I can go on and on about this. I'm part of this investigation. But the administration is not being as forthcoming as they need to be with the documents that have been requested. We're going to get to the bottom of this. We're going to see this thing all the way through. We're going to be very methodical about it.

    But you can't suggest that this is phony when we already know and have on record that they targeted people based upon their political beliefs. And think of the chilling effect of that. This is why this week, we're having a vote to make sure that the IRS has no role in "ObamaCare." We're going to vote on this in two days, the IRS get out of "ObamaCare" because we simply don't trust this agency with not only our tax -- you know, with what they're doing in our tax information but with our personal health information.

    And so this is really an erosion of trust, and the president does not serve himself well. I would -- if I were advising the president, I would say, Get to the bottom of these scandals. Get to the bottom of them quickly. Hold people accountable, and then restore some trust in your administration and in the government.

    VAN SUSTEREN: What do you achieve by these votes? Because you can vote until you're blue in the face...

    RYAN: I know.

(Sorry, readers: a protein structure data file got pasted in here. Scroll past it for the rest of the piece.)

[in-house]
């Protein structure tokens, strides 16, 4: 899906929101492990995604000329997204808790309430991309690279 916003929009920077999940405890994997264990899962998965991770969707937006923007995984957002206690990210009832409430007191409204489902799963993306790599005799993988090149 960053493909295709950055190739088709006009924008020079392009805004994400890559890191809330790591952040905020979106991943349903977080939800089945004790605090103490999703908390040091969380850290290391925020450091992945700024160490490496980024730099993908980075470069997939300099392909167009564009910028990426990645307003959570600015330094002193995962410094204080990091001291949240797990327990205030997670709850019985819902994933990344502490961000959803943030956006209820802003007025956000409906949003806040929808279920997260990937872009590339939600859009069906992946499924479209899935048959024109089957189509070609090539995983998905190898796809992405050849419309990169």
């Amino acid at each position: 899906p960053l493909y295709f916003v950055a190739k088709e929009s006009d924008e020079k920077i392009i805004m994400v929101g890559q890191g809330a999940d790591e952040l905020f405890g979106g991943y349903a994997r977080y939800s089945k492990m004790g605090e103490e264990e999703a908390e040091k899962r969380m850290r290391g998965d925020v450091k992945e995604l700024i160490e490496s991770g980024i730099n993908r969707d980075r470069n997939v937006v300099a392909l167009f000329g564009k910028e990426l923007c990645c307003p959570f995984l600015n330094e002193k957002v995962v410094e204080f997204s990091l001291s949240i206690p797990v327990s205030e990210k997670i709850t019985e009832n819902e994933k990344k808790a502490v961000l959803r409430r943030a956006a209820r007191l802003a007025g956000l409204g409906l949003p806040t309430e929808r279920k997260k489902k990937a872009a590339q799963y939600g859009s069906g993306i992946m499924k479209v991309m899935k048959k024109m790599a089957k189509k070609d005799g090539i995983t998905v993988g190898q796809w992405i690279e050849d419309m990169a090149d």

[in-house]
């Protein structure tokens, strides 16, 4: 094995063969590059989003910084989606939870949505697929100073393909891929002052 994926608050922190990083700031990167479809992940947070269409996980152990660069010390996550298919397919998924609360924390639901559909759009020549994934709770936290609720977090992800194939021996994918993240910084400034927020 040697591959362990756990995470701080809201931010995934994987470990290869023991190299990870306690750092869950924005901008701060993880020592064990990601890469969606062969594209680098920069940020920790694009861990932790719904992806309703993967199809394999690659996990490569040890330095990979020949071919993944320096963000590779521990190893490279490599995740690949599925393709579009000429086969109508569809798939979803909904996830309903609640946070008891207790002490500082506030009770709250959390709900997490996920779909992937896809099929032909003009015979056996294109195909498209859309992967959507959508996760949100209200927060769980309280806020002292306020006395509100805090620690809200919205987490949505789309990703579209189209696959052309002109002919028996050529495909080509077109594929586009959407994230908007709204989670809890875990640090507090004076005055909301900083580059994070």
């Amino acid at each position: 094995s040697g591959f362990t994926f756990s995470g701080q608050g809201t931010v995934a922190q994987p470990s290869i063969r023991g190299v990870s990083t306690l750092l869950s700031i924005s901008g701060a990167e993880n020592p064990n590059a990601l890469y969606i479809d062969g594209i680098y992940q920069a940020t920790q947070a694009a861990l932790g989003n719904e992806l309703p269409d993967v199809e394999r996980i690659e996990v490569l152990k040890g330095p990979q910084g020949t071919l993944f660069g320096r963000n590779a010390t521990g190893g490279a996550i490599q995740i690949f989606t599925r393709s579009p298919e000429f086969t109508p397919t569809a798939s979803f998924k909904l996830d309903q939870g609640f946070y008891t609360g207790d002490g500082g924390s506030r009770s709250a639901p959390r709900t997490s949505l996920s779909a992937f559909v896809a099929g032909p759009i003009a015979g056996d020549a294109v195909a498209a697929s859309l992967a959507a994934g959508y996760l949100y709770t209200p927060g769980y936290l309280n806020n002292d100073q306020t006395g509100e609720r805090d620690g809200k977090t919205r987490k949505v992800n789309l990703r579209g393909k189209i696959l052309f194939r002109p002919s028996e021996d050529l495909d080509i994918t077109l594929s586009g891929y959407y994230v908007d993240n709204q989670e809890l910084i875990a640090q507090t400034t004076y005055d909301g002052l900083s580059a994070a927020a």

VAN SUSTEREN: ... the House Republicans, and then it goes over to the Senate and there's -- I mean -- I mean, you have two different parties running two different branches -- or two different parts of the government.

    RYAN: We're chipping away at this law. See, he's already signed seven different bills chipping away at this law.

    VAN SUSTEREN: He has? President Obama has?

    RYAN: President Obama has. So these votes matter. And we're already getting Democrats to vote with us on many of these things. We had 35 Democrats on the employer mandate, 22 Democrats on the individual mandate repeal or delay. We're getting Democrats to come along and agree with us. So we're seeing a crack in the foundation because we're making people in Congress make a decision.

    You want the IRS overseeing health care, or do you want to get the IRS out of it? Do you want this rationing board on Medicare or not? Do you want the medical device tax? Do you want the individual mandate?

    We think this is an effective strategy at our ultimate goal of getting rid of "ObamaCare."

    VAN SUSTEREN: All right, what Democrats on Capitol Hill -- when they hear the president say that the scandals are phony, do they roll their eyes, or are they -- you know, are they solidly behind the president on that?